The Gordon Bar is just off the second-floor lobby and reception area of the hotel. Like the lobby, the feel here is cozy but swank. The focal point on one end of the room is a fireplace bookended by glass shelves with knickknacks and potted plants. In front of that is a small glass coffee table with art books, around which are clustered armchairs and a plush loveseat in nice communal seating area.
Now we've gone inside the hotel to get a first-hand look at some of the renovated rooms, the redone second-floor lobby and reception area, and new The Gordon Bar, which opened at the end of November.
Before and After / Hotel Renovations / Sixty Hotels / Thompson Hotels / Soho Hotels / Jason Pomeranc / → All Tags
We love hotel renovations nearly just as much as we love new hotels. But what we really love about hotel renovations is seeing the transformation that happens when an old, tired and lackluster room gets a modern makeover and transforms into new, spiffed-up, stylish guest room. Or put more simply, we love comparing the Before and After.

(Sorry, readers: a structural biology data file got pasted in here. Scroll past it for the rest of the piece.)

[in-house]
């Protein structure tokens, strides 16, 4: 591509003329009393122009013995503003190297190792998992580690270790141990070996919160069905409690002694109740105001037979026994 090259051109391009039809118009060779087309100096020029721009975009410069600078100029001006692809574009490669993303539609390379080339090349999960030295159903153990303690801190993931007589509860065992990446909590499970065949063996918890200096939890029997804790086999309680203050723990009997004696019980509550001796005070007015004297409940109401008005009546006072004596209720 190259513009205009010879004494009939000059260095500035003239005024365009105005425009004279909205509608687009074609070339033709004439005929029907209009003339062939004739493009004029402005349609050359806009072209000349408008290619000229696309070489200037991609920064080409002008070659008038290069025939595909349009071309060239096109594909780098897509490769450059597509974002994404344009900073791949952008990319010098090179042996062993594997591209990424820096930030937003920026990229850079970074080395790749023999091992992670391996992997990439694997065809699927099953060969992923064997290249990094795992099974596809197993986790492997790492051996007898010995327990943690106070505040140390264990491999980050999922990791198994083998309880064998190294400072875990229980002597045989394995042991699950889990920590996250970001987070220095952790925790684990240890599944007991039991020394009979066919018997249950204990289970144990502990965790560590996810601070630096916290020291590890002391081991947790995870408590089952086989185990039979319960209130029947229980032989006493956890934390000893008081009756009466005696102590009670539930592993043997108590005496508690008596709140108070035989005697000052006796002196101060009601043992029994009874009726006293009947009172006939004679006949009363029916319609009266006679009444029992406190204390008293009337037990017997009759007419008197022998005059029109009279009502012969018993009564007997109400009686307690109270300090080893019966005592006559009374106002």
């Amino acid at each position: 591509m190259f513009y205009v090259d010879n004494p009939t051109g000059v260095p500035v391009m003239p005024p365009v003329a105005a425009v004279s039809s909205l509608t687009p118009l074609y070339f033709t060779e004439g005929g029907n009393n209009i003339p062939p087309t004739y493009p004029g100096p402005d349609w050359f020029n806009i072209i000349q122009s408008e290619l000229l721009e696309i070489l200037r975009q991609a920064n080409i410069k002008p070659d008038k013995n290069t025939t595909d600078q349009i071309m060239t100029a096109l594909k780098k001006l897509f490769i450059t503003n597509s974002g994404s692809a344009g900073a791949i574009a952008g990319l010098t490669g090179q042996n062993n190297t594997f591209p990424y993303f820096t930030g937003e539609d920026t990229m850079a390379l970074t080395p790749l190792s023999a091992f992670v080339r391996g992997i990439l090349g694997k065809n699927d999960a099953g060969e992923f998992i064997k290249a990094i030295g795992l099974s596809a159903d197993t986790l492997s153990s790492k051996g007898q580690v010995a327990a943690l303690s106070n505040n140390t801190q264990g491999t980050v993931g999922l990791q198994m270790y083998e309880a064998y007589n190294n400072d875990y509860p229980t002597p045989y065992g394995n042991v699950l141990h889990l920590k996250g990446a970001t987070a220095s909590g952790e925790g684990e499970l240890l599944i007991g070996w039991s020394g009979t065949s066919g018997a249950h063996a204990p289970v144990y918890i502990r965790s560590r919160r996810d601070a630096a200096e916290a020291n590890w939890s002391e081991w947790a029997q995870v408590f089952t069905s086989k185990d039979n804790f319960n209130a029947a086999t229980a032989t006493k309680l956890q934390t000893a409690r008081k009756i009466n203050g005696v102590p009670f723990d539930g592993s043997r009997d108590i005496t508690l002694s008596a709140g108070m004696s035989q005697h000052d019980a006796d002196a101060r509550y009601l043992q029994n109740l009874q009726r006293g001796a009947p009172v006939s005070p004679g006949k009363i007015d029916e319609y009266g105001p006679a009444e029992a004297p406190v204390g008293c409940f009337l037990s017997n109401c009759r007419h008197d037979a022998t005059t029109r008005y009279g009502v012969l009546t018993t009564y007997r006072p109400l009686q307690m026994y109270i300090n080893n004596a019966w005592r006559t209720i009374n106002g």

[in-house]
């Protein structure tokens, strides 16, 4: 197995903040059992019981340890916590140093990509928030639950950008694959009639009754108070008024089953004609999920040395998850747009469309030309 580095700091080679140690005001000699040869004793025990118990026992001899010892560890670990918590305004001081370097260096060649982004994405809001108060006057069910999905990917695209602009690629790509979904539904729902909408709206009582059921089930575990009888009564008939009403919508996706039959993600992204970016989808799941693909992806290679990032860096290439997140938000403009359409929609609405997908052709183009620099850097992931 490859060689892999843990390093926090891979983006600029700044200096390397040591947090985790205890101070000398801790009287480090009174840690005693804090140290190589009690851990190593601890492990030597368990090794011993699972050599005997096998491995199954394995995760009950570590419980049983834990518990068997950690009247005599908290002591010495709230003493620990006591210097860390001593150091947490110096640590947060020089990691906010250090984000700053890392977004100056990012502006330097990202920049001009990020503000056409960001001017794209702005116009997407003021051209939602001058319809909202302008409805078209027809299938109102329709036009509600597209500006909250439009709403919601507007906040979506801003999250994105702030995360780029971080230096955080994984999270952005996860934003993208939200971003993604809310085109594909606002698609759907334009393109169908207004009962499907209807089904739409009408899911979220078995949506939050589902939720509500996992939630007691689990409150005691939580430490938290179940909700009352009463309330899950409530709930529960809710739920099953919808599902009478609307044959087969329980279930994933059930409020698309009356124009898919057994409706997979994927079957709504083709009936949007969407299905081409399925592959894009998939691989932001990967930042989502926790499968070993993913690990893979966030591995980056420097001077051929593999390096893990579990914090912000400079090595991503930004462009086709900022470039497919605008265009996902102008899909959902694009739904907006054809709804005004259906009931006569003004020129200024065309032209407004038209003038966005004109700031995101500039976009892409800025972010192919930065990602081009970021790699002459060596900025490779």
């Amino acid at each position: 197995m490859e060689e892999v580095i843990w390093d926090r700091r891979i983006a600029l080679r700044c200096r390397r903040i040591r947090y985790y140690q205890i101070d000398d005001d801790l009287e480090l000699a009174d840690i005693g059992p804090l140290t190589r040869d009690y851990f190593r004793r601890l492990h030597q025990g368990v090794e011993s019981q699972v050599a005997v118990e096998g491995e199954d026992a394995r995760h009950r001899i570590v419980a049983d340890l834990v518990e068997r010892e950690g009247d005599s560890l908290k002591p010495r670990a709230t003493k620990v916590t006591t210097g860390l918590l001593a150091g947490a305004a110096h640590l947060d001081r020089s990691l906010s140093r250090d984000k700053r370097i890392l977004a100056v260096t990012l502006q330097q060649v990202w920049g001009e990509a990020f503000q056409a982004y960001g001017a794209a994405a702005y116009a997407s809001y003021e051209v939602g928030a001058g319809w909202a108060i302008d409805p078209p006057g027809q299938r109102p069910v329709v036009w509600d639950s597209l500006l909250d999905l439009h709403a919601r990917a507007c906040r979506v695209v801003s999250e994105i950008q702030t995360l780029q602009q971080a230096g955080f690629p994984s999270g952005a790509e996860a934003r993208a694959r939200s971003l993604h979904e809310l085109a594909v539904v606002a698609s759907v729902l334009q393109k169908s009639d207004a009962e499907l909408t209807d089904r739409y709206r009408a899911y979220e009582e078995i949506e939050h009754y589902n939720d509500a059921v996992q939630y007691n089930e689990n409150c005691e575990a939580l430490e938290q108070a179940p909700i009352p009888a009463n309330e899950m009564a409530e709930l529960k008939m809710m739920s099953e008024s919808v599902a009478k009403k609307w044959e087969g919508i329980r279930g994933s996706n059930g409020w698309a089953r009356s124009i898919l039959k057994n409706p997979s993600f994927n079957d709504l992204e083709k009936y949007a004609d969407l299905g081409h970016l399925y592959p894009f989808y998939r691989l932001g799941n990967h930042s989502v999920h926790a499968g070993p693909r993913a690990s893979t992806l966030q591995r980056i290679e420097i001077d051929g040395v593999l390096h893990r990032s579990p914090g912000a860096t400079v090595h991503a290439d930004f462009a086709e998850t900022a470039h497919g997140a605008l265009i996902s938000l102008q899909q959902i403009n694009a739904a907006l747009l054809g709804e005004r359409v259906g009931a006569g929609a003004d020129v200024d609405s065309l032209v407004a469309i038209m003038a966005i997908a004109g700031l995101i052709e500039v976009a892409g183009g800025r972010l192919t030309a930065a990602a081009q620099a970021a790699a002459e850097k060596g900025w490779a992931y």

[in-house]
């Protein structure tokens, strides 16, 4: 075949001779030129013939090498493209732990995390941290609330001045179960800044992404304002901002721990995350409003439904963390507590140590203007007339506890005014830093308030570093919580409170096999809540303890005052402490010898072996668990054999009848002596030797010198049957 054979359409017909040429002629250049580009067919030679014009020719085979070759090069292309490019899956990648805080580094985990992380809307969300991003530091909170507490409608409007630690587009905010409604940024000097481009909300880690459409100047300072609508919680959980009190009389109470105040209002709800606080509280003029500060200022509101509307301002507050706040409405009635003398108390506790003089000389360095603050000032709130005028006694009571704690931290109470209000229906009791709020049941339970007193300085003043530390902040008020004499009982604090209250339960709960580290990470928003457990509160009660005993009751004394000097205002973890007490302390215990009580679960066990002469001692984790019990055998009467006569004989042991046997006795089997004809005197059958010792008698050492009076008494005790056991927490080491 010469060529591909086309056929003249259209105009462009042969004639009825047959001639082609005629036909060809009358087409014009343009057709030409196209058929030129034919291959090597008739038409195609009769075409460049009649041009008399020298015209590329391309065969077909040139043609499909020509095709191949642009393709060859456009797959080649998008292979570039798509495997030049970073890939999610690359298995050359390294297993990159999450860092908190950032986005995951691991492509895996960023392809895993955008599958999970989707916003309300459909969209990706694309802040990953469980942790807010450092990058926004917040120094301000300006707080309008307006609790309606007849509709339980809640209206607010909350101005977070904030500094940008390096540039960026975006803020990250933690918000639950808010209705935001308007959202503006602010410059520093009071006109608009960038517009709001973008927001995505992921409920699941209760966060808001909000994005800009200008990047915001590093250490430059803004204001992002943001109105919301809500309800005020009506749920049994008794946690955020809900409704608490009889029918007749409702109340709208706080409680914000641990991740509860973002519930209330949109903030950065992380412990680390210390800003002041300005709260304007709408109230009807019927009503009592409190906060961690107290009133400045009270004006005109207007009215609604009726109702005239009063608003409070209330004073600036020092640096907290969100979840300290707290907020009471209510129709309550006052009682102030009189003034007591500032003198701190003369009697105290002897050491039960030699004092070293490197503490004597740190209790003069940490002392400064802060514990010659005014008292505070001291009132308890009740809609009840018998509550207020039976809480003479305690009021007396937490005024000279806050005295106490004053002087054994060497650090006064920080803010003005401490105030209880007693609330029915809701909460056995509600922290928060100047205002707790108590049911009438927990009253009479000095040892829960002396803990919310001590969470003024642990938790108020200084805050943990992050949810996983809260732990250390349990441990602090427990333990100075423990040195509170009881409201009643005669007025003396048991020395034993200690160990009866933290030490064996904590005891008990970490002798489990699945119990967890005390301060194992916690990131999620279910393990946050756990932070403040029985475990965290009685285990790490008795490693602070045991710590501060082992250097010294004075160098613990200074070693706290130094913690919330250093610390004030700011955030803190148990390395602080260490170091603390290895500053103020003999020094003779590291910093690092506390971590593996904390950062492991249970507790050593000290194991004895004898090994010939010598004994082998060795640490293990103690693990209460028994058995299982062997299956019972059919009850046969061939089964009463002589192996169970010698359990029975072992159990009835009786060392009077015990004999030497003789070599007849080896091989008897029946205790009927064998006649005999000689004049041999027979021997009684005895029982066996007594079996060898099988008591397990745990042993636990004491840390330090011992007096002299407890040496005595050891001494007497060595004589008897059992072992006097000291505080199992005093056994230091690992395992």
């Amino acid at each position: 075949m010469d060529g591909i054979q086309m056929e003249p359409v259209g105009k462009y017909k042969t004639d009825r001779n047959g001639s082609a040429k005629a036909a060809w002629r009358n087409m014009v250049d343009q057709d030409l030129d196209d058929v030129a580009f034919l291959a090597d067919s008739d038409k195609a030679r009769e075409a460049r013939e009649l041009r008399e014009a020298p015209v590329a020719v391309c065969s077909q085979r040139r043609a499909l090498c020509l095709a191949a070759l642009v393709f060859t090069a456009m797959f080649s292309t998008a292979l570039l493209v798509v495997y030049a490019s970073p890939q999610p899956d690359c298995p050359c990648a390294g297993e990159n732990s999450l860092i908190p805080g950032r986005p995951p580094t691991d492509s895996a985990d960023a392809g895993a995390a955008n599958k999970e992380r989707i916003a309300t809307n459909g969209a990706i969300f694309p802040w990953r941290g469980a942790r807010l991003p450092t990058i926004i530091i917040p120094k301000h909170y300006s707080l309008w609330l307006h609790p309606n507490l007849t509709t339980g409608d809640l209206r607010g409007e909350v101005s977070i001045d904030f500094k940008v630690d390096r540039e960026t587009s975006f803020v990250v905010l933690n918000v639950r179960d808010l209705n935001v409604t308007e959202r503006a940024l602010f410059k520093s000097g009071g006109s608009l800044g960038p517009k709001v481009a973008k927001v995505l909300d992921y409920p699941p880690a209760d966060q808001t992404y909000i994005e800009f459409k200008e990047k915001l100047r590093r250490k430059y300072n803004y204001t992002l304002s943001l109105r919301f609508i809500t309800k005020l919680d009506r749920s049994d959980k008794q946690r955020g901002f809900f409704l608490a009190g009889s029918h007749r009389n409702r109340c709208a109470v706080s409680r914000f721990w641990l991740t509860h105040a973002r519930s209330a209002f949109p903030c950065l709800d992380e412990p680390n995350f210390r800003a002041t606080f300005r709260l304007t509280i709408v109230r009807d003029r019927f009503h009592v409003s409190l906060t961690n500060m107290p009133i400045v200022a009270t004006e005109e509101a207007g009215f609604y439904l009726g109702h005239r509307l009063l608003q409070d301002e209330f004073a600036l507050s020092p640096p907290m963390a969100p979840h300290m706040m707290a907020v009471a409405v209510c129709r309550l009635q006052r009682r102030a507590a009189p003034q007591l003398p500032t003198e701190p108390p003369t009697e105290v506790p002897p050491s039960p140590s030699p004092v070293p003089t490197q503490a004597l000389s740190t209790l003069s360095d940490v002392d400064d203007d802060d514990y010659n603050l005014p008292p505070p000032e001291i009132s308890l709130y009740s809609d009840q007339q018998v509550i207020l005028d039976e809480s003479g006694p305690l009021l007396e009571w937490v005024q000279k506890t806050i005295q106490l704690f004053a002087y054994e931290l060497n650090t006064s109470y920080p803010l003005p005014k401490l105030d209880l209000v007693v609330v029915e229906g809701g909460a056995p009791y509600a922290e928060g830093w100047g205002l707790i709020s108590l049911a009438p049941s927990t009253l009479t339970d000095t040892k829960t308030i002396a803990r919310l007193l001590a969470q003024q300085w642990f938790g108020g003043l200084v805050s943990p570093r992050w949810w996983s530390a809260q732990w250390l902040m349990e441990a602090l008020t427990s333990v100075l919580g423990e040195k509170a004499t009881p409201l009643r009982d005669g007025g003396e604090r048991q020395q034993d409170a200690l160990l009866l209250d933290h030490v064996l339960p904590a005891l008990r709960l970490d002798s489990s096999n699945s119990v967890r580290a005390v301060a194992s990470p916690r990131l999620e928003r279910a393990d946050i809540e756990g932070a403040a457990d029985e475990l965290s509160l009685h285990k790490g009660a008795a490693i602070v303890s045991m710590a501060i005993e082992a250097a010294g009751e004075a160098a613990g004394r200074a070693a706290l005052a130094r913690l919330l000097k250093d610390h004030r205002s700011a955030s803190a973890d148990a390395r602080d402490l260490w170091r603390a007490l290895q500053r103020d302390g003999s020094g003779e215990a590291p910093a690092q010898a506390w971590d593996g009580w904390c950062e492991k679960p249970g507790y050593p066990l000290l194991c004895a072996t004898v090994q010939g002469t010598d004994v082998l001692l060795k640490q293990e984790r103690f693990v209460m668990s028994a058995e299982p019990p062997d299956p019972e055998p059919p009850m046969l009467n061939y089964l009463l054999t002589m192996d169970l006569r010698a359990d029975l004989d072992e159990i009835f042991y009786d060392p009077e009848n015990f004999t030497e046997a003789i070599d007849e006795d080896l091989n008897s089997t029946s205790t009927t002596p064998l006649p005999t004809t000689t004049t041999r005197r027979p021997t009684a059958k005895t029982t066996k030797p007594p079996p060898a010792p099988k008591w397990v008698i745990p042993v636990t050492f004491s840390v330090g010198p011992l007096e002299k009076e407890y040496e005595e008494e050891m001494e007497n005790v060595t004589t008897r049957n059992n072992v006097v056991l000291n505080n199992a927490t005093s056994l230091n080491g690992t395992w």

Sixty Soho, formerly known as 60 Thompson, is the flagship of the newly formed Sixty Hotels collective from the original Thompson Hotels founders, led by Jason Pomeranc. But now that the hotel is no longer a Thompson, it was time to change up the look.
So Sixty enlisted Tara Bernerd & Partners, a London-based interior architecture and design to six, er, sex up the 97-guestrooms as well as the lobby and lobby bar. Here's what the rooms at 60 Thompson used to look like. Keep reading to see the new and improved Sixty Soho...
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Sixty Hotels, the lifestyle hotel group that consists of four former Thompson Hotels, is adding to its collection with The Nautilus Hotel in Miami Beach, an iconic property originally designed by architect Morris Lapidus in the 1950s.
In recent years, the oceanfront hotel at 1825 Collins Avenue, went by the name, Continental South Beach, and offered a rather sub-par South Beach experience. But now Sixty Hotels will renovate the property from top to bottom, to transform it into a "luxury beach house" with both an international and residential feel.